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A Tribute to Hans Rosling

If you’ve never seen one of the Hans Rosling TED talks on video, you might take a few minutes to do so now.  His best known is probably his first, “The best stats you’ve ever seen.”

Using what might otherwise be somewhat dry data about income and GDP, life expectancy, population growth and child mortality, he spent decades showing people what the rest of the world was like and, more importantly, how it differed from their preconceptions.

Hans Rosling passed away on February 7th at age 68.  He was much beloved in the world of data and statistics as a self-described “edutainer” using humor and unique means of visualization in his lectures, making them into a sort of gameshow, including props like boxes, stacking cups, and home appliances, and sword-swallowing.  Yes, sword-swallowing.  He took the role of an affable “Nutty Professor,” by way of Stockholm, all to make what he saw as indispensable data accessible.

His most widely-known achievement is no doubt Gapminder.org, a non-profit and accompanying website he developed with his son and daughter-in-law in 2007.  They aspire to fight against “devastating misconceptions about international global development.”  The website features an online, fully-functional version of the data visualization tool that Hans uses in his first TED video, but now with data running up to 2015.  If you enjoy playing with dataviz tools as much as we do, you can easily sink hours into it.

Hans’ life’s goal seemed to be making the world a better place, by making it a smaller place.  After all, it’s harder to demonize, and easier to empathize, with people that you feel you know.

I’ll end with an article – a eulogy of sorts – by Swedish writer Peter Fällmar Andersson who met and interviewed Hans only once, but he wrote what his daughter said was the most accurate description of Hans’ life she’d ever read, and it’s entitled (translated from the original Swedish), “This is how we let Hans Rosling rest in peace.”  It was important to Hans not that he was famous, but that he was ultimately listened to.

You’ll be missed by humanity, Hans.

*  *  *  *  *  *

Hans Rosling was said to be unable to deliver bad news.

That is a misconception.

Three years before passing away, he remarked that the one thing that had surprised him the most during his tenure as a global educator was that he became so famous – despite having so little influence over people’s real knowledge. He realized he was stuck in ”persona hell”, and that people remained ignorant at a level worse than random guessing when they took Gapminder’s tests. Not because of a lack of knowledge, but because of “an actively upheld ignorance”.

He had discovered that people actively had set their minds to remaining ignorant.

Hans Rosling had devoted decades to try to throw out our Tintin-like perspective, but kept on having to say ”wrong, wrong, wrong” when the Swedish people answered the question of how many children are born per woman in Bangladesh.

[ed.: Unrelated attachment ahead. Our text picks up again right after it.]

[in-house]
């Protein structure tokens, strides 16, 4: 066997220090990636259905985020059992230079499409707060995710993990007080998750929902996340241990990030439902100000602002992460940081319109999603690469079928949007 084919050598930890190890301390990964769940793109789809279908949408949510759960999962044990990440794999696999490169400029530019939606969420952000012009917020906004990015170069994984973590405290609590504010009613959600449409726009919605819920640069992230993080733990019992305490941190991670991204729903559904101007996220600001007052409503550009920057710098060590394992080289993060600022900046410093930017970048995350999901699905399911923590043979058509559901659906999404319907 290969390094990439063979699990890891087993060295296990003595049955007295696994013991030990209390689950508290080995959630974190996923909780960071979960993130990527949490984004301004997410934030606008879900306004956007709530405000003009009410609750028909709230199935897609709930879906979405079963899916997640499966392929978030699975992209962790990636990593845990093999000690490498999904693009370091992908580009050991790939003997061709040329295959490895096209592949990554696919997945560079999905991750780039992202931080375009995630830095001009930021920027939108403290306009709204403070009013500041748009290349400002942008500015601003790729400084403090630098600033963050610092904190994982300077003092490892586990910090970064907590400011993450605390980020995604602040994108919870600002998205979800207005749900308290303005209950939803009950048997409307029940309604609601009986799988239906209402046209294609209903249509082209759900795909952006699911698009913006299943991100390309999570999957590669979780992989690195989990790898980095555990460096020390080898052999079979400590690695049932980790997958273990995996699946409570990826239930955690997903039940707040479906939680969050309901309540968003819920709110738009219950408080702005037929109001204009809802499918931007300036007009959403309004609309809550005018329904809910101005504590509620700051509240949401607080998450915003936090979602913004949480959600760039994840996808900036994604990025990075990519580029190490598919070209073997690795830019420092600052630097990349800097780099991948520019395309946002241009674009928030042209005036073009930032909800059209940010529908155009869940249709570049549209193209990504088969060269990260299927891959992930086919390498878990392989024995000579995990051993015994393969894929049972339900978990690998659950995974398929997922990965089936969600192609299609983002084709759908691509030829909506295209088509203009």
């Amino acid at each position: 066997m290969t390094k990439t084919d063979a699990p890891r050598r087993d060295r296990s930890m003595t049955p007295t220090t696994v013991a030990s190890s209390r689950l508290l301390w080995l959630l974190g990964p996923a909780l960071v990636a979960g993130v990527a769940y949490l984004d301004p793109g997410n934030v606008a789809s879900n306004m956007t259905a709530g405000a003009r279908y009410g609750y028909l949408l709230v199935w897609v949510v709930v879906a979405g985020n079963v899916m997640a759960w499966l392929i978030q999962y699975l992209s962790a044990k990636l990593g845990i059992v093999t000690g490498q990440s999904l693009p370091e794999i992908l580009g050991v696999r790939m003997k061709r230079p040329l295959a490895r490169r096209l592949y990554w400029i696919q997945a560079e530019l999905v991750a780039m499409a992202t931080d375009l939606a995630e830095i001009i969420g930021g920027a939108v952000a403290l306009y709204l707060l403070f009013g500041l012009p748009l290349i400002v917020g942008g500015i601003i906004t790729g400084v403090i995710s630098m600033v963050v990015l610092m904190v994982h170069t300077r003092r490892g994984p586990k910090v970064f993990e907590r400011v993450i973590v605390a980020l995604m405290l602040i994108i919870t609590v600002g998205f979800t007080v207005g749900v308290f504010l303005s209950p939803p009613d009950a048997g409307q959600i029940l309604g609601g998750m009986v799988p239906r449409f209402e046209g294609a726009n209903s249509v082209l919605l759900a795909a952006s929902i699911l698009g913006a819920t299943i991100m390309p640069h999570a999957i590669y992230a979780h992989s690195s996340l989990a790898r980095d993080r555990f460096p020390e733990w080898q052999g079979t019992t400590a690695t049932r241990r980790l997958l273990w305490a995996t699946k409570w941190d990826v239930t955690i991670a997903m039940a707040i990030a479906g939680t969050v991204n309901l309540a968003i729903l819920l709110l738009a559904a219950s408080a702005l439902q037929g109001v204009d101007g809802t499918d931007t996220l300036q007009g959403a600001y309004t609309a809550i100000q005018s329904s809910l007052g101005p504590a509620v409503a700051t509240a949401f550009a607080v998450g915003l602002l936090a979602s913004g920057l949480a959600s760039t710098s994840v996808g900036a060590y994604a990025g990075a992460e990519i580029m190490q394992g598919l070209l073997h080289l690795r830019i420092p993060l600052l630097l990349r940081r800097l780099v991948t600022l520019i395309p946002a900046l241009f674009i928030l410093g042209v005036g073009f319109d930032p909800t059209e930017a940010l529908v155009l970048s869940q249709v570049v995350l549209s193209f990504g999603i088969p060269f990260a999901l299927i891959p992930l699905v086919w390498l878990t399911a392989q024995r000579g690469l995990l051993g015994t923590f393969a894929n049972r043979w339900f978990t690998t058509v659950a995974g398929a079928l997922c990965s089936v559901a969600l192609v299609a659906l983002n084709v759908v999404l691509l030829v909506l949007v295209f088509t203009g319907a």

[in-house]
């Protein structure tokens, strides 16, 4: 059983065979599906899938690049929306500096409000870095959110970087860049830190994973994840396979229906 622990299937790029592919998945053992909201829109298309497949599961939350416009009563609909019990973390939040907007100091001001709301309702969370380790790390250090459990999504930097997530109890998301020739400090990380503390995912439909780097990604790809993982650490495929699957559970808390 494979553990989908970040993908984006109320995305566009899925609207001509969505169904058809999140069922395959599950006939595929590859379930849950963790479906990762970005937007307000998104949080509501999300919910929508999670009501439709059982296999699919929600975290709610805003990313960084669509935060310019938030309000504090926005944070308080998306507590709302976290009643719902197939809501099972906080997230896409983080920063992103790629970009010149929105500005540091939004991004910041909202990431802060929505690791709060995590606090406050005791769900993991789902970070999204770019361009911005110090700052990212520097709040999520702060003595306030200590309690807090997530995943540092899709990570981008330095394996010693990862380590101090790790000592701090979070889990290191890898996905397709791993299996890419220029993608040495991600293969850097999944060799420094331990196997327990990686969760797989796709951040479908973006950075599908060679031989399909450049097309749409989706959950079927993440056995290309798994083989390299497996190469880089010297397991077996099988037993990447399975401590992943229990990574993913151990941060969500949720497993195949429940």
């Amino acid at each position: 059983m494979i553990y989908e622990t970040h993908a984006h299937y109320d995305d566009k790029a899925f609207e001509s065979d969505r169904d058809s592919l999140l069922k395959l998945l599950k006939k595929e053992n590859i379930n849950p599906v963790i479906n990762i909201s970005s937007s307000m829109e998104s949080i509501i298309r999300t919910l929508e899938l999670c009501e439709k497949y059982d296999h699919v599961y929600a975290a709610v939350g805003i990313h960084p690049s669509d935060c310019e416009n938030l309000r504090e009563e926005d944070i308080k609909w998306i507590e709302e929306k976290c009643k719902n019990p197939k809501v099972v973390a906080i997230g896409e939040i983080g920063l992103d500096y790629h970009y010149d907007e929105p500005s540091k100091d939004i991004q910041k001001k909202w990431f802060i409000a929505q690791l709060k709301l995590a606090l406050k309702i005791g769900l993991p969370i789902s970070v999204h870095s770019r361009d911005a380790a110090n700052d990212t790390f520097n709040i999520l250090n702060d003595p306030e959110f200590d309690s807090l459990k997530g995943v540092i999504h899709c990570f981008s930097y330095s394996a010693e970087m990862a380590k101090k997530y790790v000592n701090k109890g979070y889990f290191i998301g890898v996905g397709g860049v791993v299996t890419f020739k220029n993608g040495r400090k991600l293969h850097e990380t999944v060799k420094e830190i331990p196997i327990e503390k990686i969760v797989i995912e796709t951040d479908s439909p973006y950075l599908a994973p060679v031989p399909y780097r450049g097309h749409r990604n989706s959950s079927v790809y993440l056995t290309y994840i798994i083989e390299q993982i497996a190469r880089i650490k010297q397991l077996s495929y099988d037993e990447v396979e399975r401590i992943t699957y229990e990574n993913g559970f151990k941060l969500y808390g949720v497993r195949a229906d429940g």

So how do we let Hans Rosling rest in peace?

By forgetting that he sometimes swallowed swords in a heavy metal style tank top.

And by remembering that mothers in Bangladesh no longer give birth to five children on average, nor four, but TWO POINT TWO children.

How do we let Hans Rosling rest in peace?

By forgetting that he got more clicks than Lady Gaga online.

And by remembering that 80 percent of the children of the world now have access to the most important and most cost efficient of all vaccines: the one for measles.

How do we let Hans Rosling rest in peace?

By forgetting that Time Magazine put him on some list.

And by remembering that Hans Rosling was certain that the world, if it got its act together, can reach the goal that the United Nations set for the year 2030: to exterminate extreme poverty for everyone, everywhere.

How do we let Hans Rosling rest in peace?

By forgetting that he was a “data rock star” at the lecture network website Ted.

And by remembering that life expectancy globally has skyrocketed, and now averages 72 years.

How do we let Hans Rosling rest in peace?

By forgetting false quotes, distributed by people who want everything for the world but Rosling’s humanism.

And by remembering that he spoke of the refugees on the Mediterranean by saying: “Send a ferry to help them over, instead of saving them when they are about to drown”.

How do we let Hans Rosling rest in peace?

By forgetting that he once competed in “På spåret”, one of Sweden’s oldest and most popular game shows.

And by remembering that Hans Rosling, the man, was a result of a political struggle that created a nation built on social security, that made it possible for him – who grew up in a home without a flushable toilet – to be the first in his family to study at a higher level. His dad worked in a coffee factory, his mother as an assistant at a library. And that he, thanks to that same nation state, was able to receive his first cancer treatment as a father of small children, at age 30. And that the treatment gave him another 38 years to live.

How do we let Hans Rosling rest in peace?

By – hesitantly – forgetting that he once turned some colleagues down when they wanted him to take part in a student comic theater celebration: “got no time. gotta stop ebola. get something online.”

And by remembering that Hans Rosling sometimes was mistaken, or drew the wrong conclusions.

How do we let Hans Rosling rest in peace?

Perhaps by following his example, and whisper a quick “thank you” when turning on the water faucet, to get clean, fresh, healthy water.

In the spirit and hope of his heavenly harmony, may we finally understand what his Lego blocks, his graphical bubbles and Swenglish accent were all about:

We hold our destiny in our own hands.

Translation from Swedish: Andreas Ekström

 

 

 

 

 

 

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